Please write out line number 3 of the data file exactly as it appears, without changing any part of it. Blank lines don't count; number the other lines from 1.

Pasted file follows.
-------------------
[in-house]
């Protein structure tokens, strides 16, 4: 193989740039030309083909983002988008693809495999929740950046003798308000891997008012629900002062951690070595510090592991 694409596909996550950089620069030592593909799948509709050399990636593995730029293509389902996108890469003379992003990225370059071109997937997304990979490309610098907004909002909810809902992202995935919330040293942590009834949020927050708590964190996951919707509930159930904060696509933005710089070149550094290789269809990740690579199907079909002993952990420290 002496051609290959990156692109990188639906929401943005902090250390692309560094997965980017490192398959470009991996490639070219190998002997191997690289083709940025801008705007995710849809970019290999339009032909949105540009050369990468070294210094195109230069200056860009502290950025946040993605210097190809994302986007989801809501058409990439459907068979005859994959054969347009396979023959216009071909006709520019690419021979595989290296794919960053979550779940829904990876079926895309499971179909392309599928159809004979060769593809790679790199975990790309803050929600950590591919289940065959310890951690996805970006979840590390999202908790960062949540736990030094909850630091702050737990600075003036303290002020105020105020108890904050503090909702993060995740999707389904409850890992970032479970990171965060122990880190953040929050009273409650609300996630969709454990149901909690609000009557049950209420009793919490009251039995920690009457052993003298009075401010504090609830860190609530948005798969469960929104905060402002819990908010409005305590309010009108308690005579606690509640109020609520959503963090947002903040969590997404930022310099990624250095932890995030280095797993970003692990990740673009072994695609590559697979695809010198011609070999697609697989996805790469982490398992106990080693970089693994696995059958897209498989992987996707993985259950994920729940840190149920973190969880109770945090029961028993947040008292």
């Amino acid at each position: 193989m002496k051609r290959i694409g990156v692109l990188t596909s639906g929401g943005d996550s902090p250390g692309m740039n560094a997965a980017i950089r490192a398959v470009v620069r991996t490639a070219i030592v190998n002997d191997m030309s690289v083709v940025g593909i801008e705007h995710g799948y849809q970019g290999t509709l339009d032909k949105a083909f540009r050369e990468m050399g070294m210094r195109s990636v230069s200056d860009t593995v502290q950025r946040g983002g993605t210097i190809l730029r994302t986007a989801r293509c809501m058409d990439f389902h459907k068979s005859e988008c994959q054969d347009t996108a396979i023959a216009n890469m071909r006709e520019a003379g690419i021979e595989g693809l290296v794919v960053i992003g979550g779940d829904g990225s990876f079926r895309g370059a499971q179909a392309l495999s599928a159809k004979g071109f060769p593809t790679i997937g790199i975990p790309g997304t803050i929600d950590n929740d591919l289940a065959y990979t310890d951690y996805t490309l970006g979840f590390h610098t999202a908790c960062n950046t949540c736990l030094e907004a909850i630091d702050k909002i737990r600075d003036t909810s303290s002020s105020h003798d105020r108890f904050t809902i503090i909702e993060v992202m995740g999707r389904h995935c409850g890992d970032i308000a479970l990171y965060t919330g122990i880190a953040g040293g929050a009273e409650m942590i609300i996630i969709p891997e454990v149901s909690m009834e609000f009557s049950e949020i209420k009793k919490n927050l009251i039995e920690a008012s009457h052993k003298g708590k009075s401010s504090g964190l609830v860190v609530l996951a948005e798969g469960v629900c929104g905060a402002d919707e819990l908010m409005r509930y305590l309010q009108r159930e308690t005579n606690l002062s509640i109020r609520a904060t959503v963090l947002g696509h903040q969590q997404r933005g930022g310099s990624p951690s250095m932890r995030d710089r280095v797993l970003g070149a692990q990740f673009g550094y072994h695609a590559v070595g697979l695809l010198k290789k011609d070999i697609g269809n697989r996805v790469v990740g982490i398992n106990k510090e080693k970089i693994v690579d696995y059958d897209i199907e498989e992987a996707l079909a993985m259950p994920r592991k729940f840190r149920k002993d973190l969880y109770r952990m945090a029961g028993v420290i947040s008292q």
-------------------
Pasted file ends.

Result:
């Amino acid at each position: 193989m002496k051609r290959i694409g990156v692109l990188t596909s639906g929401g943005d996550s902090p250390g692309m740039n560094a997965a980017i950089r490192a398959v470009v620069r991996t490639a070219i030592v190998n002997d191997m030309s690289v083709v940025g593909i801008e705007h995710g799948y849809q970019g290999t509709l339009d032909k949105a083909f540009r050369e990468m050399g070294m210094r195109s990636v230069s200056d860009t593995v502290q950025r946040g983002g993605t210097i190809l730029r994302t986007a989801r293509c809501m058409d990439f389902h459907k068979s005859e988008c994959q054969d347009t996108a396979i023959a216009n890469m071909r006709e520019a003379g690419i021979e595989g693809l290296v794919v960053i992003g979550g779940d829904g990225s990876f079926r895309g370059a499971q179909a392309l495999s599928a159809k004979g071109f060769p593809t790679i997937g790199i975990p790309g997304t803050i929600d950590n929740d591919l289940a065959y990979t310890d951690y996805t490309l970006g979840f590390h610098t999202a908790c960062n950046t949540c736990l030094e907004a909850i630091d702050k909002i737990r600075d003036t909810s303290s002020s105020h003798d105020r108890f904050t809902i503090i909702e993060v992202m995740g999707r389904h995935c409850g890992d970032i308000a479970l990171y965060t919330g122990i880190a953040g040293g929050a009273e409650m942590i609300i996630i969709p891997e454990v149901s909690m009834e609000f009557s049950e949020i209420k009793k919490n927050l009251i039995e920690a008012s009457h052993k003298g708590k009075s401010s504090g964190l609830v860190v609530l996951a948005e798969g469960v629900c929104g905060a402002d919707e819990l908010m409005r509930y305590l309010q009108r159930e308690t005579n606690l002062s509640i109020r609520a904060t959503v963090l947002g696509h903040q969590q997404r933005g930022g310099s990624p951690s250095m932890r995030d710089r280095v797993l970003g070149a692990q990740f673009g550094y072994h695609a590559v070595g697979l695809l010198k290789k011609d070999i697609g269809n697989r996805v790469v990740g982490i398992n106990k510090e080693k970089i693994v690579d696995y059958d897209i199907e498989e992987a996707l079909a993985m259950p994920r592991k729940f840190r149920k002993d973190l969880y109770r952990m945090a029961g028993v420290i947040s008292q």